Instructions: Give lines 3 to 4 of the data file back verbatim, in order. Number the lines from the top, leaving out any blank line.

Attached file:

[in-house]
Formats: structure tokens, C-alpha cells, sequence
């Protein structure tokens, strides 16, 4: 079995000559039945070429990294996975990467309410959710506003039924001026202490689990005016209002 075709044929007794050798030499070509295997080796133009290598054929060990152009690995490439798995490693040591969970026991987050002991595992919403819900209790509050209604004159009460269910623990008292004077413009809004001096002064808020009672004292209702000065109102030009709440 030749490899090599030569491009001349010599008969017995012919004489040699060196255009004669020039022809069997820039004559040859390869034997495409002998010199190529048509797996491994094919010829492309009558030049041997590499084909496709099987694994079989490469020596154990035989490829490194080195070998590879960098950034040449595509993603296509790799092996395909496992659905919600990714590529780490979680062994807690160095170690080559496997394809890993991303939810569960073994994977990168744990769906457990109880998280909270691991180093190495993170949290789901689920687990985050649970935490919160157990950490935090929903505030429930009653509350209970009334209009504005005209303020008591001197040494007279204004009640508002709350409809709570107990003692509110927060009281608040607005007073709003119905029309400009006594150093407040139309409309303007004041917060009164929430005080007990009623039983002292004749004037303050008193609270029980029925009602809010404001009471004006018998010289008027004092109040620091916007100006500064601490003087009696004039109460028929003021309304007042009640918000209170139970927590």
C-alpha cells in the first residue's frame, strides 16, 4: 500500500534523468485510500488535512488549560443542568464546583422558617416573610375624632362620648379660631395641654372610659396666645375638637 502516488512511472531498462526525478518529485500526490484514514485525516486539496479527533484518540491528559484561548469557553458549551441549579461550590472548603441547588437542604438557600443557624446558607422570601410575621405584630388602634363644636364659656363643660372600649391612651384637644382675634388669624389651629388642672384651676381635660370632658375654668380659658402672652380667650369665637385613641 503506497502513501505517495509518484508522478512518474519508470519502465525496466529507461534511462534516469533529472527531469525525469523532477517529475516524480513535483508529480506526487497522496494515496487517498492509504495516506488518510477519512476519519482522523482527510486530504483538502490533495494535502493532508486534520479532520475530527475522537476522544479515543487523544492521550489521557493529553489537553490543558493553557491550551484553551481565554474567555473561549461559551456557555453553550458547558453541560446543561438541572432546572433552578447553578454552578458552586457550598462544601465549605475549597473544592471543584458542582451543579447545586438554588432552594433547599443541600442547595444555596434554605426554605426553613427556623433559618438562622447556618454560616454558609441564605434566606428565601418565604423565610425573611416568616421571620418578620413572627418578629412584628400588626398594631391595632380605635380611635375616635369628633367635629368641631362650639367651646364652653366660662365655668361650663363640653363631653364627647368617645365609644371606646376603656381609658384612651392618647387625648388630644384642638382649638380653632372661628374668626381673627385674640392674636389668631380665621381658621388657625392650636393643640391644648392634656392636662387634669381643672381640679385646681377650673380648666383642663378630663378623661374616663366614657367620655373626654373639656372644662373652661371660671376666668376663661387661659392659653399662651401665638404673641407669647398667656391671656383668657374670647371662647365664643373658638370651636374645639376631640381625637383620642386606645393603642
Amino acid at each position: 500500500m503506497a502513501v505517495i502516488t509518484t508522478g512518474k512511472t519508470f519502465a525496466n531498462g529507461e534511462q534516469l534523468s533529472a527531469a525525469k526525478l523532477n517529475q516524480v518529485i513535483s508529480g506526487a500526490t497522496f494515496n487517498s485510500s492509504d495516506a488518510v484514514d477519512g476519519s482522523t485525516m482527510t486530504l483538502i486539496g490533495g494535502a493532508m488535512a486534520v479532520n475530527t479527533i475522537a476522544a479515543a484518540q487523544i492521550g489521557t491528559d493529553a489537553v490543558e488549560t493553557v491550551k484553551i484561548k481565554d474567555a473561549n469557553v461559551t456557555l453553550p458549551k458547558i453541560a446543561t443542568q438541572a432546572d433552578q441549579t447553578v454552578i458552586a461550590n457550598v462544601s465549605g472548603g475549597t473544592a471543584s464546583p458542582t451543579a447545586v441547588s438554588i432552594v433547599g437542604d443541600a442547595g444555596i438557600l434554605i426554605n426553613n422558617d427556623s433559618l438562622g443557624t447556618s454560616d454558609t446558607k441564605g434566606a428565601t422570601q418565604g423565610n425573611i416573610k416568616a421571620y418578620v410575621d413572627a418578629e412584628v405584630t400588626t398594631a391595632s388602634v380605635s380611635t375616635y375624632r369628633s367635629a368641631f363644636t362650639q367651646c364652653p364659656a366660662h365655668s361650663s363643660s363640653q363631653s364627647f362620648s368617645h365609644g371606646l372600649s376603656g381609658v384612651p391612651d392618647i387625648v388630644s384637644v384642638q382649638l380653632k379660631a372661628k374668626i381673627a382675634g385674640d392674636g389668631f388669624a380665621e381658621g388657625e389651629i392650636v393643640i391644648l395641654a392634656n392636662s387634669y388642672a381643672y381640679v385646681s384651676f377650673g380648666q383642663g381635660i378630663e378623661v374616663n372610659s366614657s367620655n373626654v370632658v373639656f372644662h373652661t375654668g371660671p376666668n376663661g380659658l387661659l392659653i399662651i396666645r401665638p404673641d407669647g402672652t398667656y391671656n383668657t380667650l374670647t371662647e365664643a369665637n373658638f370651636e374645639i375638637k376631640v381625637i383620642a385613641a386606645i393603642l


């Protein structure tokens, strides 16, 4: 079995000559039945070429990294996975990467309410959710506003039924001026202490689990005016209002 075709044929007794050798030499070509295997080796133009290598054929060990152009690995490439798995490693040591969970026991987050002991595992919403819900209790509050209604004159009460269910623990008292004077413009809004001096002064808020009672004292209702000065109102030009709440 030749490899090599030569491009001349010599008969017995012919004489040699060196255009004669020039022809069997820039004559040859390869034997495409002998010199190529048509797996491994094919010829492309009558030049041997590499084909496709099987694994079989490469020596154990035989490829490194080195070998590879960098950034040449595509993603296509790799092996395909496992659905919600990714590529780490979680062994807690160095170690080559496997394809890993991303939810569960073994994977990168744990769906457990109880998280909270691991180093190495993170949290789901689920687990985050649970935490919160157990950490935090929903505030429930009653509350209970009334209009504005005209303020008591001197040494007279204004009640508002709350409809709570107990003692509110927060009281608040607005007073709003119905029309400009006594150093407040139309409309303007004041917060009164929430005080007990009623039983002292004749004037303050008193609270029980029925009602809010404001009471004006018998010289008027004092109040620091916007100006500064601490003087009696004039109460028929003021309304007042009640918000209170139970927590």
C-alpha cells in the first residue's frame, strides 16, 4: 500500500534523468485510500488535512488549560443542568464546583422558617416573610375624632362620648379660631395641654372610659396666645375638637 502516488512511472531498462526525478518529485500526490484514514485525516486539496479527533484518540491528559484561548469557553458549551441549579461550590472548603441547588437542604438557600443557624446558607422570601410575621405584630388602634363644636364659656363643660372600649391612651384637644382675634388669624389651629388642672384651676381635660370632658375654668380659658402672652380667650369665637385613641 503506497502513501505517495509518484508522478512518474519508470519502465525496466529507461534511462534516469533529472527531469525525469523532477517529475516524480513535483508529480506526487497522496494515496487517498492509504495516506488518510477519512476519519482522523482527510486530504483538502490533495494535502493532508486534520479532520475530527475522537476522544479515543487523544492521550489521557493529553489537553490543558493553557491550551484553551481565554474567555473561549461559551456557555453553550458547558453541560446543561438541572432546572433552578447553578454552578458552586457550598462544601465549605475549597473544592471543584458542582451543579447545586438554588432552594433547599443541600442547595444555596434554605426554605426553613427556623433559618438562622447556618454560616454558609441564605434566606428565601418565604423565610425573611416568616421571620418578620413572627418578629412584628400588626398594631391595632380605635380611635375616635369628633367635629368641631362650639367651646364652653366660662365655668361650663363640653363631653364627647368617645365609644371606646376603656381609658384612651392618647387625648388630644384642638382649638380653632372661628374668626381673627385674640392674636389668631380665621381658621388657625392650636393643640391644648392634656392636662387634669381643672381640679385646681377650673380648666383642663378630663378623661374616663366614657367620655373626654373639656372644662373652661371660671376666668376663661387661659392659653399662651401665638404673641407669647398667656391671656383668657374670647371662647365664643373658638370651636374645639376631640381625637383620642386606645393603642